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Graduate Nursing Department

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Work with leaders in the nursing field to further your career and redefine excellence in advanced nursing practice. Our expert faculty are with you every step of the way as you enter the dynamic field of nursing and health professions.

Graduate Nursing

The College of Nursing and Health Professions Graduate Nursing Department offers various graduate level nursing degree programs and graduate nursing certificate programs to help students advance their careers in nursing and health professions.

As a part of the Graduate Nursing Department, you will join a community of clinicians, researchers, faculty, and students in your journey toward advanced nursing practice. 

Students can choose from exciting career paths and take courses that span the gamut of nursing education. Whether you want to focus on clinical practice, research, nursing leadership, becoming an entrepreneur, or are interested in a wide variety of nursing education roles, the Drexel Graduate Nursing Department has a program pathway for you.

We invite you to explore the degree programs offered through this department that will help you begin your career in nursing. Please explore our web pages for a wealth of information about our programs, students, faculty, research and clinical practice.






Graduate Nursing Faculty

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News & Events



We will honor, on January 18, 2021, the life and legacy of Dr. Martin Luther King, Jr. This holiday has been a national day of service—a “day on, not a day off”—to improve our communities for the past 26 years.

We still feel the weight of how much more there is to be done even 52 years after Dr. King's death. Every day for CNHP is a “day on” because we are passionate about social justice and the minimizations of health disparities and health inequities. CNHP is committed to our students, alumni, faculty and professional staff and have long honored this day through service.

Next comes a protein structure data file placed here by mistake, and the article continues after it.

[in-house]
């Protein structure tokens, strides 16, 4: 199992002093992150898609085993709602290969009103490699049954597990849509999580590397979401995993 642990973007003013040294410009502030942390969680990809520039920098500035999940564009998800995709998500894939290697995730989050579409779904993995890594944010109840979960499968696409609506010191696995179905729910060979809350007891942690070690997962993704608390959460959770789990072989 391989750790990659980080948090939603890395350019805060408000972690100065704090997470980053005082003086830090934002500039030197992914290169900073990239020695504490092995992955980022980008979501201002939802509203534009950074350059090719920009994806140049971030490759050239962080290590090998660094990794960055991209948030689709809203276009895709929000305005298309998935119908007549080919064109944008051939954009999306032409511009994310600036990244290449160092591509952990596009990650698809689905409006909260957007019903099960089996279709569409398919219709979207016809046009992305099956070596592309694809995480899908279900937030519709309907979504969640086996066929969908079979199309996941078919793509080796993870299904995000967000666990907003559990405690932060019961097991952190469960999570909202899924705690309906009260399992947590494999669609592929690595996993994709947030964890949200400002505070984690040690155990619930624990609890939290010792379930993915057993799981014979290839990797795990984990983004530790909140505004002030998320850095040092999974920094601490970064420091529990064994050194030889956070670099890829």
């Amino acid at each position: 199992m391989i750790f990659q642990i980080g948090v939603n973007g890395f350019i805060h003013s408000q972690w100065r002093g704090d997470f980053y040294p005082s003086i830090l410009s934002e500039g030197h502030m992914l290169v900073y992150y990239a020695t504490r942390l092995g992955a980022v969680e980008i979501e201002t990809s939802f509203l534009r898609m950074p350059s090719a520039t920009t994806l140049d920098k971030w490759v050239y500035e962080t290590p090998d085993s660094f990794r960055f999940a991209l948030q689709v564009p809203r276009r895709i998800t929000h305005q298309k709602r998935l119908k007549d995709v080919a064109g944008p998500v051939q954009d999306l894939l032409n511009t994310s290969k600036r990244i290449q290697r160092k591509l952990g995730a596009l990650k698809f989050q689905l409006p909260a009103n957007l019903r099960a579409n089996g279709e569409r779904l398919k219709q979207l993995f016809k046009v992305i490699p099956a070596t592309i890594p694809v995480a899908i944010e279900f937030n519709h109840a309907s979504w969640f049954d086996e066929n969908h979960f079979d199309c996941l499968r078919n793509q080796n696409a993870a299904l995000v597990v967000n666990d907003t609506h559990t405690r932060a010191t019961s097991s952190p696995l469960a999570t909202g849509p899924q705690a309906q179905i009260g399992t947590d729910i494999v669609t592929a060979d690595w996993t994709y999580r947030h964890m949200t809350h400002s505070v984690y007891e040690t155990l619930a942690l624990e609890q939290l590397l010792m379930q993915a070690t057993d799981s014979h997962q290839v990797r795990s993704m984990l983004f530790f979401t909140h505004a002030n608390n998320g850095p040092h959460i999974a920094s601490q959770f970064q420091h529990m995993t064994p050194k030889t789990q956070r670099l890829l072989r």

Image with a photo of Dr. Martin Luther King Jr and a quote: Whatever affects one directly, affects all indirectly. I can never be what I ought to be until you are what you ought to be, and you can never be what you ought to be until I am what I ought to be. Dr. King wrote about race relations in a way that was mutually beneficial, writing from the “Letter from Birmingham Jail;” In a real sense all life is inter-related. All men are caught in an inescapable network of mutuality, tied in a single garment of destiny. Whatever affects one directly, affects all indirectly. I can never be what I ought to be until you are what you ought to be, and you can never be what you ought to be until I am what I ought to be. This is the inter-related structure of reality.

His words are especially relevant today: “I have tried to make clear that it is wrong to use immoral means to attain moral ends. But now I must affirm that it is just as wrong, or even more so, to use moral means to preserve immoral ends. In summary there is never the wrong time to do the right thing and to grow from our mistakes."

These tools, Six Steps for Nonviolent Social Change, shared by the King Center resonate with me deeply as a social change agent.

  1. Information gathering.
  2. Education.
  3. Personal commitment.
  4. Negotiation.
  5. Direct action.
  6. Reconciliation.

These tenets are to be reflected in our mission within diversity, equity and inclusion, the course learning objectives and our actions as students, alumni, faculty, professional staff and partners. I must add for a point of reflection: Own your own stuff so that change can occur; I know I do!

Appreciate you as social change agents,

Veronica Carey, PhD
Assistant Dean of Diversity, Equity, and Inclusion